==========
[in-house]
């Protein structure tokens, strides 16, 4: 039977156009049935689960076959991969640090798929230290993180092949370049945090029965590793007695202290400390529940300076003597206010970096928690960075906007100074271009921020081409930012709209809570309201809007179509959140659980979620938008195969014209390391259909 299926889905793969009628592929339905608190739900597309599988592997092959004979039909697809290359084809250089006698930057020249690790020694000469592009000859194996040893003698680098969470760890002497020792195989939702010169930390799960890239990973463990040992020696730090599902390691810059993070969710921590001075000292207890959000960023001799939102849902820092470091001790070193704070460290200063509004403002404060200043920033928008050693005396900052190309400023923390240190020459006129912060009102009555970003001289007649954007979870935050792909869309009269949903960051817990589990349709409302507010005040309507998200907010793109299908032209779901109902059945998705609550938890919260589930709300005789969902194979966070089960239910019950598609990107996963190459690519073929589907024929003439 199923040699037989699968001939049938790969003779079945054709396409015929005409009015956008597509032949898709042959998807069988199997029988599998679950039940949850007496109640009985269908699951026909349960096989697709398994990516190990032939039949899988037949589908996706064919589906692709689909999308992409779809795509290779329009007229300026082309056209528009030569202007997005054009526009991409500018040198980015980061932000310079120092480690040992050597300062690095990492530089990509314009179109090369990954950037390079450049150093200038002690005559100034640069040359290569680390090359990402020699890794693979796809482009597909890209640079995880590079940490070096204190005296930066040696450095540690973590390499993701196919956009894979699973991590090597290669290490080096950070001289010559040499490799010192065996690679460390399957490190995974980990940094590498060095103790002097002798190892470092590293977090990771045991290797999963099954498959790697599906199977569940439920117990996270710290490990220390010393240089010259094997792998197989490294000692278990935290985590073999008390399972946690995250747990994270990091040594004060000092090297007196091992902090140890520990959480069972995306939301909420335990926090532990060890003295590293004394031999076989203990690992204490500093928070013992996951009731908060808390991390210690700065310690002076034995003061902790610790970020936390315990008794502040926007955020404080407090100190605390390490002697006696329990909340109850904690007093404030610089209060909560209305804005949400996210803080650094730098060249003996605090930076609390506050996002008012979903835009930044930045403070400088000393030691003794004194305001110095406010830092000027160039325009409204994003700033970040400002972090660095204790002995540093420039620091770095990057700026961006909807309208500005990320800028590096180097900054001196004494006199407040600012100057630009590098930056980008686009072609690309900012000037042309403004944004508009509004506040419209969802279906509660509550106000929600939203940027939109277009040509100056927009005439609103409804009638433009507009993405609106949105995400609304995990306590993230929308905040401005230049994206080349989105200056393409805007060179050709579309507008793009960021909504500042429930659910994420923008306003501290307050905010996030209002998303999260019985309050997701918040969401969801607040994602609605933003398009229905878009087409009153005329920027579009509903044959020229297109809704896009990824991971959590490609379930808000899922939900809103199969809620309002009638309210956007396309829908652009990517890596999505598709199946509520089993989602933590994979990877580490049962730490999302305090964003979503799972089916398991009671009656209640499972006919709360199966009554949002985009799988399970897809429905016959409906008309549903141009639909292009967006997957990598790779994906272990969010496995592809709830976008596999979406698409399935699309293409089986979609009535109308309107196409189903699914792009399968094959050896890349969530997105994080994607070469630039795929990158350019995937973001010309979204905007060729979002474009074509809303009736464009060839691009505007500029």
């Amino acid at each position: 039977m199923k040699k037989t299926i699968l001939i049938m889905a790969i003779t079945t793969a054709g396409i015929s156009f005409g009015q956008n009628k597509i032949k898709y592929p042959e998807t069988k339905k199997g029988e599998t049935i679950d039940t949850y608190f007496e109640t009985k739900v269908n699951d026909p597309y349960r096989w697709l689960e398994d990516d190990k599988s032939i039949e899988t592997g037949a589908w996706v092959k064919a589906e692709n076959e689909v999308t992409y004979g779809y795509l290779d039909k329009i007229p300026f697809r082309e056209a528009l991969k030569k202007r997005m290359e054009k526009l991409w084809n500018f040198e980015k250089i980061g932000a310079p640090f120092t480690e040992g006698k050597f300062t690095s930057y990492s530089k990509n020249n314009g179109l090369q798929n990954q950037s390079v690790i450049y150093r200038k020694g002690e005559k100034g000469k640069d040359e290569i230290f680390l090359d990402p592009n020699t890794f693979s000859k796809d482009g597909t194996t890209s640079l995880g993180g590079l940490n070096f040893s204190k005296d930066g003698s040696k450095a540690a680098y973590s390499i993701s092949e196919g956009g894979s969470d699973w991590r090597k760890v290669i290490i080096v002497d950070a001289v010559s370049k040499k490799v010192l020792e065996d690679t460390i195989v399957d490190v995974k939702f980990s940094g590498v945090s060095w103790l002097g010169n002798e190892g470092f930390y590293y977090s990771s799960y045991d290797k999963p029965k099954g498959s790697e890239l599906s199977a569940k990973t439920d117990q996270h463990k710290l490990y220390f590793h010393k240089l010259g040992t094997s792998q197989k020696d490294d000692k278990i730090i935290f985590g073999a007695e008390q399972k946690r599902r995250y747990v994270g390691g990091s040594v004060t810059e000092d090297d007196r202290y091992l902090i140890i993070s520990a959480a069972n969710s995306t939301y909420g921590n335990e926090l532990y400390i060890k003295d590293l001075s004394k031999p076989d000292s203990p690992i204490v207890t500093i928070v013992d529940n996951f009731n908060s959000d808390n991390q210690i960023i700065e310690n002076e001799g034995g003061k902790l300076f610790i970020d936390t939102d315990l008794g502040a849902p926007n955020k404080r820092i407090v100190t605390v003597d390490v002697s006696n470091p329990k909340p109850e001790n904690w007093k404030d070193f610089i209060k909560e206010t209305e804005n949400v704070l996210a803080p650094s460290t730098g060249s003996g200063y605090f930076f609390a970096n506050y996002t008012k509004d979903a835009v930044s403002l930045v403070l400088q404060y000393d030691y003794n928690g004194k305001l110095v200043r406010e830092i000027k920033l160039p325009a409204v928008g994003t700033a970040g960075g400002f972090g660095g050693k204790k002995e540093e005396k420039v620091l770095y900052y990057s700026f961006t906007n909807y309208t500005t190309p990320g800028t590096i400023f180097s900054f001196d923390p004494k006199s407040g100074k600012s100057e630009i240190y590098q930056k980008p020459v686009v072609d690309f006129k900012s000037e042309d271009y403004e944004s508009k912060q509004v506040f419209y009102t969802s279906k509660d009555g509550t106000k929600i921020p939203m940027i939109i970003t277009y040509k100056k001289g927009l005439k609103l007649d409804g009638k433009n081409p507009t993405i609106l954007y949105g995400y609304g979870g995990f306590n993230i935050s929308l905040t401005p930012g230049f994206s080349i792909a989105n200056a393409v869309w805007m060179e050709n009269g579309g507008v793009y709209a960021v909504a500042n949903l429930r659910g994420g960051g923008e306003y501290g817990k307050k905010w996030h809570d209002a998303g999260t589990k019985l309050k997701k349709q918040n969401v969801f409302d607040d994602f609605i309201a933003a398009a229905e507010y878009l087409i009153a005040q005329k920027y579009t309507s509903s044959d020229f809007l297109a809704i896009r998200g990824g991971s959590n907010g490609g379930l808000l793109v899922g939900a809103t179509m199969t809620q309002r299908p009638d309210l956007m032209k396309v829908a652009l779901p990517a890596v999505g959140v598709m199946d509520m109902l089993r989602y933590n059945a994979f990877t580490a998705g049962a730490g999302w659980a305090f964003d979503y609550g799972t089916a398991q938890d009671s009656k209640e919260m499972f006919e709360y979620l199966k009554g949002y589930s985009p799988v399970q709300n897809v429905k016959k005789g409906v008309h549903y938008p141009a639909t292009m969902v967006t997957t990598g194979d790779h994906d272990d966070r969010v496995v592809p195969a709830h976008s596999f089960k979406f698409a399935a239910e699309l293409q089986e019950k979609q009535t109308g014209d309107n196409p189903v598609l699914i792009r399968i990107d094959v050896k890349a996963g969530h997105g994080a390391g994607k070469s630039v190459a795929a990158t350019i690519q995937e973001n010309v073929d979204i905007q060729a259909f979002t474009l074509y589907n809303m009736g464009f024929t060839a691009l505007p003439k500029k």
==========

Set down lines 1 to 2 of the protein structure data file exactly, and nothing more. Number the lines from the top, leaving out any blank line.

[in-house]
């Protein structure tokens, strides 16, 4: 039977156009049935689960076959991969640090798929230290993180092949370049945090029965590793007695202290400390529940300076003597206010970096928690960075906007100074271009921020081409930012709209809570309201809007179509959140659980979620938008195969014209390391259909 299926889905793969009628592929339905608190739900597309599988592997092959004979039909697809290359084809250089006698930057020249690790020694000469592009000859194996040893003698680098969470760890002497020792195989939702010169930390799960890239990973463990040992020696730090599902390691810059993070969710921590001075000292207890959000960023001799939102849902820092470091001790070193704070460290200063509004403002404060200043920033928008050693005396900052190309400023923390240190020459006129912060009102009555970003001289007649954007979870935050792909869309009269949903960051817990589990349709409302507010005040309507998200907010793109299908032209779901109902059945998705609550938890919260589930709300005789969902194979966070089960239910019950598609990107996963190459690519073929589907024929003439 199923040699037989699968001939049938790969003779079945054709396409015929005409009015956008597509032949898709042959998807069988199997029988599998679950039940949850007496109640009985269908699951026909349960096989697709398994990516190990032939039949899988037949589908996706064919589906692709689909999308992409779809795509290779329009007229300026082309056209528009030569202007997005054009526009991409500018040198980015980061932000310079120092480690040992050597300062690095990492530089990509314009179109090369990954950037390079450049150093200038002690005559100034640069040359290569680390090359990402020699890794693979796809482009597909890209640079995880590079940490070096204190005296930066040696450095540690973590390499993701196919956009894979699973991590090597290669290490080096950070001289010559040499490799010192065996690679460390399957490190995974980990940094590498060095103790002097002798190892470092590293977090990771045991290797999963099954498959790697599906199977569940439920117990996270710290490990220390010393240089010259094997792998197989490294000692278990935290985590073999008390399972946690995250747990994270990091040594004060000092090297007196091992902090140890520990959480069972995306939301909420335990926090532990060890003295590293004394031999076989203990690992204490500093928070013992996951009731908060808390991390210690700065310690002076034995003061902790610790970020936390315990008794502040926007955020404080407090100190605390390490002697006696329990909340109850904690007093404030610089209060909560209305804005949400996210803080650094730098060249003996605090930076609390506050996002008012979903835009930044930045403070400088000393030691003794004194305001110095406010830092000027160039325009409204994003700033970040400002972090660095204790002995540093420039620091770095990057700026961006909807309208500005990320800028590096180097900054001196004494006199407040600012100057630009590098930056980008686009072609690309900012000037042309403004944004508009509004506040419209969802279906509660509550106000929600939203940027939109277009040509100056927009005439609103409804009638433009507009993405609106949105995400609304995990306590993230929308905040401005230049994206080349989105200056393409805007060179050709579309507008793009960021909504500042429930659910994420923008306003501290307050905010996030209002998303999260019985309050997701918040969401969801607040994602609605933003398009229905878009087409009153005329920027579009509903044959020229297109809704896009990824991971959590490609379930808000899922939900809103199969809620309002009638309210956007396309829908652009990517890596999505598709199946509520089993989602933590994979990877580490049962730490999302305090964003979503799972089916398991009671009656209640499972006919709360199966009554949002985009799988399970897809429905016959409906008309549903141009639909292009967006997957990598790779994906272990969010496995592809709830976008596999979406698409399935699309293409089986979609009535109308309107196409189903699914792009399968094959050896890349969530997105994080994607070469630039795929990158350019995937973001010309979204905007060729979002474009074509809303009736464009060839691009505007500029």